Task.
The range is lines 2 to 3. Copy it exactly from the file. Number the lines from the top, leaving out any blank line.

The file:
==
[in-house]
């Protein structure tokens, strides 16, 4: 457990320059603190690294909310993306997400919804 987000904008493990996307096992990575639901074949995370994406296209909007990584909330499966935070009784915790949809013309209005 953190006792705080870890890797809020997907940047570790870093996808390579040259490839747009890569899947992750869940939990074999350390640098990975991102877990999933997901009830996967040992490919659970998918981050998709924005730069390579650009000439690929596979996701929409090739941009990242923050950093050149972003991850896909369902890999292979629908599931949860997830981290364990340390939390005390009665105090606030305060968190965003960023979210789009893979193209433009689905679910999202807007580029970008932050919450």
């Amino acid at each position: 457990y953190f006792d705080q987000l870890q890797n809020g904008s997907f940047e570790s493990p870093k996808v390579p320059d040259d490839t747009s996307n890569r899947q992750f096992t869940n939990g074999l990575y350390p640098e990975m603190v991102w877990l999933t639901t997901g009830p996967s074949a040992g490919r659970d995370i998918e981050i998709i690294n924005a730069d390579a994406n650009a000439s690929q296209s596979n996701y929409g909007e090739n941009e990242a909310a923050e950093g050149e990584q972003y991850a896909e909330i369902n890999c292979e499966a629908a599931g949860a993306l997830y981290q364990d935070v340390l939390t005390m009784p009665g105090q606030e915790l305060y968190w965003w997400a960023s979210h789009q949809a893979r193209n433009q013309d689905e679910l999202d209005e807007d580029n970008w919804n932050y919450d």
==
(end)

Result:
């Protein structure tokens, strides 16, 4: 457990320059603190690294909310993306997400919804 987000904008493990996307096992990575639901074949995370994406296209909007990584909330499966935070009784915790949809013309209005 953190006792705080870890890797809020997907940047570790870093996808390579040259490839747009890569899947992750869940939990074999350390640098990975991102877990999933997901009830996967040992490919659970998918981050998709924005730069390579650009000439690929596979996701929409090739941009990242923050950093050149972003991850896909369902890999292979629908599931949860997830981290364990340390939390005390009665105090606030305060968190965003960023979210789009893979193209433009689905679910999202807007580029970008932050919450």
């Amino acid at each position: 457990y953190f006792d705080q987000l870890q890797n809020g904008s997907f940047e570790s493990p870093k996808v390579p320059d040259d490839t747009s996307n890569r899947q992750f096992t869940n939990g074999l990575y350390p640098e990975m603190v991102w877990l999933t639901t997901g009830p996967s074949a040992g490919r659970d995370i998918e981050i998709i690294n924005a730069d390579a994406n650009a000439s690929q296209s596979n996701y929409g909007e090739n941009e990242a909310a923050e950093g050149e990584q972003y991850a896909e909330i369902n890999c292979e499966a629908a599931g949860a993306l997830y981290q364990d935070v340390l939390t005390m009784p009665g105090q606030e915790l305060y968190w965003w997400a960023s979210h789009q949809a893979r193209n433009q013309d689905e679910l999202d209005e807007d580029n970008w919804n932050y919450d």